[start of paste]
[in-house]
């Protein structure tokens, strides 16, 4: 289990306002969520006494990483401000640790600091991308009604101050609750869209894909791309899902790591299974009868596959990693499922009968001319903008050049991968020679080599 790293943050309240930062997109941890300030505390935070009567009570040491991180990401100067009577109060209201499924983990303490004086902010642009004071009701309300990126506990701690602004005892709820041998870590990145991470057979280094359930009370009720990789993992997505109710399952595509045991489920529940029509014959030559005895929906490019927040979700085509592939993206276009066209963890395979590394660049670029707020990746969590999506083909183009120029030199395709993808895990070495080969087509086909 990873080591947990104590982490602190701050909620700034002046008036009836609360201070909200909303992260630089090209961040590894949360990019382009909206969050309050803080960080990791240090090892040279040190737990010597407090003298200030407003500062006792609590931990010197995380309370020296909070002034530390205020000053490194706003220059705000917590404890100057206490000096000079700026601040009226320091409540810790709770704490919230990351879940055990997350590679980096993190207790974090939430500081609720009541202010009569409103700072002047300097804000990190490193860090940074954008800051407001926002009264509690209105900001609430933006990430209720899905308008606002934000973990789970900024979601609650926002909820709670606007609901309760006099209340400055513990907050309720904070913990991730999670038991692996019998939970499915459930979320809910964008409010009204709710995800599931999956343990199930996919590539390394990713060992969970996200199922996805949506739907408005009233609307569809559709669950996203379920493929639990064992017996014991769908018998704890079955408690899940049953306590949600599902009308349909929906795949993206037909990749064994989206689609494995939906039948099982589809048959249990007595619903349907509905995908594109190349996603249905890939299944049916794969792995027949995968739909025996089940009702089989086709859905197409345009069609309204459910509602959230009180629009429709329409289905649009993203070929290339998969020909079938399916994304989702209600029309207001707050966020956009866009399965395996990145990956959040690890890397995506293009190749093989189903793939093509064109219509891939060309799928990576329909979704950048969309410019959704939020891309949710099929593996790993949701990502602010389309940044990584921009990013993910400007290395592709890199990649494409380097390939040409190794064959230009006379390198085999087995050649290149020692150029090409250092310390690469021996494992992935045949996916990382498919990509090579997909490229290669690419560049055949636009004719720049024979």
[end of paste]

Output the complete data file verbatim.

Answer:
[in-house]
């Protein structure tokens, strides 16, 4: 289990306002969520006494990483401000640790600091991308009604101050609750869209894909791309899902790591299974009868596959990693499922009968001319903008050049991968020679080599 790293943050309240930062997109941890300030505390935070009567009570040491991180990401100067009577109060209201499924983990303490004086902010642009004071009701309300990126506990701690602004005892709820041998870590990145991470057979280094359930009370009720990789993992997505109710399952595509045991489920529940029509014959030559005895929906490019927040979700085509592939993206276009066209963890395979590394660049670029707020990746969590999506083909183009120029030199395709993808895990070495080969087509086909 990873080591947990104590982490602190701050909620700034002046008036009836609360201070909200909303992260630089090209961040590894949360990019382009909206969050309050803080960080990791240090090892040279040190737990010597407090003298200030407003500062006792609590931990010197995380309370020296909070002034530390205020000053490194706003220059705000917590404890100057206490000096000079700026601040009226320091409540810790709770704490919230990351879940055990997350590679980096993190207790974090939430500081609720009541202010009569409103700072002047300097804000990190490193860090940074954008800051407001926002009264509690209105900001609430933006990430209720899905308008606002934000973990789970900024979601609650926002909820709670606007609901309760006099209340400055513990907050309720904070913990991730999670038991692996019998939970499915459930979320809910964008409010009204709710995800599931999956343990199930996919590539390394990713060992969970996200199922996805949506739907408005009233609307569809559709669950996203379920493929639990064992017996014991769908018998704890079955408690899940049953306590949600599902009308349909929906795949993206037909990749064994989206689609494995939906039948099982589809048959249990007595619903349907509905995908594109190349996603249905890939299944049916794969792995027949995968739909025996089940009702089989086709859905197409345009069609309204459910509602959230009180629009429709329409289905649009993203070929290339998969020909079938399916994304989702209600029309207001707050966020956009866009399965395996990145990956959040690890890397995506293009190749093989189903793939093509064109219509891939060309799928990576329909979704950048969309410019959704939020891309949710099929593996790993949701990502602010389309940044990584921009990013993910400007290395592709890199990649494409380097390939040409190794064959230009006379390198085999087995050649290149020692150029090409250092310390690469021996494992992935045949996916990382498919990509090579997909490229290669690419560049055949636009004719720049024979």